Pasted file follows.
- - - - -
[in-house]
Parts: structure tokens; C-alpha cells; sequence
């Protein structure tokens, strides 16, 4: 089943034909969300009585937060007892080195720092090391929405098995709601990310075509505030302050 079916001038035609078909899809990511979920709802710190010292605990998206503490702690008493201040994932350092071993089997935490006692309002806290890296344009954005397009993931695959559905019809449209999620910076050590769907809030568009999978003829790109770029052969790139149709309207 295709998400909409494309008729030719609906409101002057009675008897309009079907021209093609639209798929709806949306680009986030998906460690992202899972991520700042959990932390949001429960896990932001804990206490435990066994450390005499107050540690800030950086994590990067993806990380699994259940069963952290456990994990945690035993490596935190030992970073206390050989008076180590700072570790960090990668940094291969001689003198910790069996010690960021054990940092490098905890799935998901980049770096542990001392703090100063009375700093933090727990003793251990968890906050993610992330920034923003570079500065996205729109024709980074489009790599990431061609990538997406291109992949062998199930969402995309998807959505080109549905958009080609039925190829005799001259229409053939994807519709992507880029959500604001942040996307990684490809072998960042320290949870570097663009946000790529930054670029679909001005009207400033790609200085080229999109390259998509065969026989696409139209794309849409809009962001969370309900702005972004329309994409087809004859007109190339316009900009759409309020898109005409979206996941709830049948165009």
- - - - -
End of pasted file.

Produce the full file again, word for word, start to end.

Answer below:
[in-house]
Parts: structure tokens; C-alpha cells; sequence
């Protein structure tokens, strides 16, 4: 089943034909969300009585937060007892080195720092090391929405098995709601990310075509505030302050 079916001038035609078909899809990511979920709802710190010292605990998206503490702690008493201040994932350092071993089997935490006692309002806290890296344009954005397009993931695959559905019809449209999620910076050590769907809030568009999978003829790109770029052969790139149709309207 295709998400909409494309008729030719609906409101002057009675008897309009079907021209093609639209798929709806949306680009986030998906460690992202899972991520700042959990932390949001429960896990932001804990206490435990066994450390005499107050540690800030950086994590990067993806990380699994259940069963952290456990994990945690035993490596935190030992970073206390050989008076180590700072570790960090990668940094291969001689003198910790069996010690960021054990940092490098905890799935998901980049770096542990001392703090100063009375700093933090727990003793251990968890906050993610992330920034923003570079500065996205729109024709980074489009790599990431061609990538997406291109992949062998199930969402995309998807959505080109549905958009080609039925190829005799001259229409053939994807519709992507880029959500604001942040996307990684490809072998960042320290949870570097663009946000790529930054670029679909001005009207400033790609200085080229999109390259998509065969026989696409139209794309849409809009962001969370309900702005972004329309994409087809004859007109190339316009900009759409309020898109005409979206996941709830049948165009």